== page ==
Provincial/Federal and First Nations governments are ALL in favour.
No side has lost.
That is how democracy works boys.
Ship has sailed GET OVER IT?
What is is further action? Revolution...ya right. It’s not your land !!!

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Re: National Park

Postby rustled » Jul 3rd, 2019, 8:54 am

pentona wrote:
Bunnyhop wrote:Conservatives will let the NPR go through.

https://www.castanet.net/news/Penticton ... nat-l-park


From that link:

"I don't think you'll come across anyone that's really against national parks," Konanz said.

Now there's a candidate who is totally out of tune with reality. There are many many local folks who don't want the Park. And here we thought the Cons might see the light and reverse the decision. Very frustrating. :swear:

The reporting makes it look that way, but read it again.

I haven't come across anyone that's really against national parks. Have you?

I am not personally "against national parks". Are you?

She knows plenty of people who are not against national parks are against this particular national park, for a variety of reasons.

Many of us are not the bunch of hillbilly redneck mudboggers the pro-park folk are making us out to be.

We want to protect that area effectively, including protection from tourists.

We do not for one moment believe a national park can or will provide more effective protection than the land use plan that had already been hammered out and agreed to by local stakeholders, just before Fitzpatrick pulled the rug out from under it with this national park idea.

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Re: National Park

Postby rustled » Jul 3rd, 2019, 9:03 am

Brushy Bill wrote:Maybe the opposition to the national park has to change tactics

When the proposal first came out a public survey was done and most peeps wanted some type of protection for a space they were told was disappearing. cpaws turned that and said most people want a np.

Maybe its not a yes and no situation, Maybe Joe BC public has to stand up and demand a provincial answer to protection of the same area, keep the control local. Get the Greens on board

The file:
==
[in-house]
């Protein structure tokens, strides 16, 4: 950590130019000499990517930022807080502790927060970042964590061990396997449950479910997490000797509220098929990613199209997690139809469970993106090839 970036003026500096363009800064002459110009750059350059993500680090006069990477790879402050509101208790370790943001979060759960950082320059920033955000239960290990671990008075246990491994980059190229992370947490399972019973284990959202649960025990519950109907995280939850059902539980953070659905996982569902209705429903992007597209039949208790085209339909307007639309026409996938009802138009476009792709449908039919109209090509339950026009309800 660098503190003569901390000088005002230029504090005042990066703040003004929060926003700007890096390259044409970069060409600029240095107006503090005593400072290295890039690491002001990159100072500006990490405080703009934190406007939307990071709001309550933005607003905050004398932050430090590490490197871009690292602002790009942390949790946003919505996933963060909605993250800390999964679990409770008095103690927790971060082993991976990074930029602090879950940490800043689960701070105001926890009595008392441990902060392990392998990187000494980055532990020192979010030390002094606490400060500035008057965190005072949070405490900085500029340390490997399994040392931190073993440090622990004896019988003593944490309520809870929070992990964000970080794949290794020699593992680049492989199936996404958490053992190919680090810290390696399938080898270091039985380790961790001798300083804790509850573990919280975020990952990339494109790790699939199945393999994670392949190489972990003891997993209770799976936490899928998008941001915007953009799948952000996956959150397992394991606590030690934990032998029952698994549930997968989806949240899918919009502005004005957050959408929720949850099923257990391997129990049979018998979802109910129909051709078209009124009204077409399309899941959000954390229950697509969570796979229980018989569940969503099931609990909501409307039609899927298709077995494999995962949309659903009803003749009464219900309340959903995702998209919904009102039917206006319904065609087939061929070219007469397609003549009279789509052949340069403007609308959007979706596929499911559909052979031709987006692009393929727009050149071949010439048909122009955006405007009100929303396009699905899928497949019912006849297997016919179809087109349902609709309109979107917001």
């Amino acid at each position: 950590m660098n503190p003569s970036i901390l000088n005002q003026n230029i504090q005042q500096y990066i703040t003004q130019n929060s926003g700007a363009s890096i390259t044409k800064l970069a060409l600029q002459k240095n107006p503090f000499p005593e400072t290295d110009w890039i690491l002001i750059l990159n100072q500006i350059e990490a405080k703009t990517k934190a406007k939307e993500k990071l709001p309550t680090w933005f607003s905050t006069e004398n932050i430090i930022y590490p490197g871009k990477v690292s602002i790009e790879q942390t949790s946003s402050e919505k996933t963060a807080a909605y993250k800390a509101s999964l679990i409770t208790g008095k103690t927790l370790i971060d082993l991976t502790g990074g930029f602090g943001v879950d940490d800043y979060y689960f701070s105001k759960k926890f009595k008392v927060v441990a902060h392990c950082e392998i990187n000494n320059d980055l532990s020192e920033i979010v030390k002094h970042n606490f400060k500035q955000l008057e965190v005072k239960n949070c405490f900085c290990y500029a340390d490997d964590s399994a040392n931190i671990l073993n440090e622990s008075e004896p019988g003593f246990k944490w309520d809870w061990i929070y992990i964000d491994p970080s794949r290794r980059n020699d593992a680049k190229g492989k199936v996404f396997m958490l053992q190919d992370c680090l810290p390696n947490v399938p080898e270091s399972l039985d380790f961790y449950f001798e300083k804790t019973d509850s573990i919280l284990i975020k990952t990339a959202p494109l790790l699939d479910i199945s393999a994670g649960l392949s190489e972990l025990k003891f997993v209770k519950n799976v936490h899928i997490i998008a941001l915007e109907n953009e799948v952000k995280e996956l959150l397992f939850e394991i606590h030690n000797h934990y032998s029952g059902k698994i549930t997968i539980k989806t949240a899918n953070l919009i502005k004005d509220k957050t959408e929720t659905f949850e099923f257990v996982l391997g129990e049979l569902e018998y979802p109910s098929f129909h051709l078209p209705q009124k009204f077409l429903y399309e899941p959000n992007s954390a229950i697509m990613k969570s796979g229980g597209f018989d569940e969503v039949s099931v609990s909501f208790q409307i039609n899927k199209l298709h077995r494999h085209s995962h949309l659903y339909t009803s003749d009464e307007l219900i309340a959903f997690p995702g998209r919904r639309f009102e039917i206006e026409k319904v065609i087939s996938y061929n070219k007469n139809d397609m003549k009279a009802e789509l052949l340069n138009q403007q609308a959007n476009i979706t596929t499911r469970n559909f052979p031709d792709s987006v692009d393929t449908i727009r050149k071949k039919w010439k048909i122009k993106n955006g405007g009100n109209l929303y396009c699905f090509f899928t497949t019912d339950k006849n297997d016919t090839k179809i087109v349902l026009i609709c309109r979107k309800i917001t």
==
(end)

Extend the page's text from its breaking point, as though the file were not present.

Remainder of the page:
That was done.

A solid agreement between all stakeholders was reached under the LRMP process. Environmentalists of all kinds were represented, and they had all agreed to the LRMP they'd worked out together.

Before it could be enacted Fitzpatrick made his announcement, and some of the environmentalists turned their backs on the neighbours they'd worked with to create the LRMP.

From that day forward, they sold this project with the usual hyperbole about red-listed species while ignoring the negative impacts national parks have had when they're too popular for the good of the environment.

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Re: National Park

Postby RupertBear » Jul 3rd, 2019, 9:10 am

rustled wrote:A solid agreement between all stakeholders was reached under the LRMP process. Environmentalists of all kinds were represented, and they had all agreed to the LRMP they'd worked out together.

Before it could be enacted Fitzpatrick made his announcement, and some of the environmentalists turned their backs on the neighbours they'd worked with to create the LRMP.

From that day forward, they sold this project with the usual hyperbole about red-listed species while ignoring the negative impacts national parks have had when they're too popular for the good of the environment.


I must admit, I am not sure of all the details regarding this particular proposal.
Rustled, what do you see as the potential negative impacts of this park?
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Re: National Park

Postby Mark5 » Jul 3rd, 2019, 9:33 am

More robbery by the Liberal government. Why are native peoples involved?will they have special rights or provide enforcement? What will happen if the public uses this land as they have traditionally? This is traditional public land and the federal government has no right to trample on our traditions. This needs a court challenge.

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Re: National Park

Postby pentona » Jul 3rd, 2019, 9:45 am

Mark5 wrote:More robbery by the Liberal government. Why are native peoples involved?will they have special rights or provide enforcement? What will happen if the public uses this land as they have traditionally? This is traditional public land and the federal government has no right to trample on our traditions. This needs a court challenge.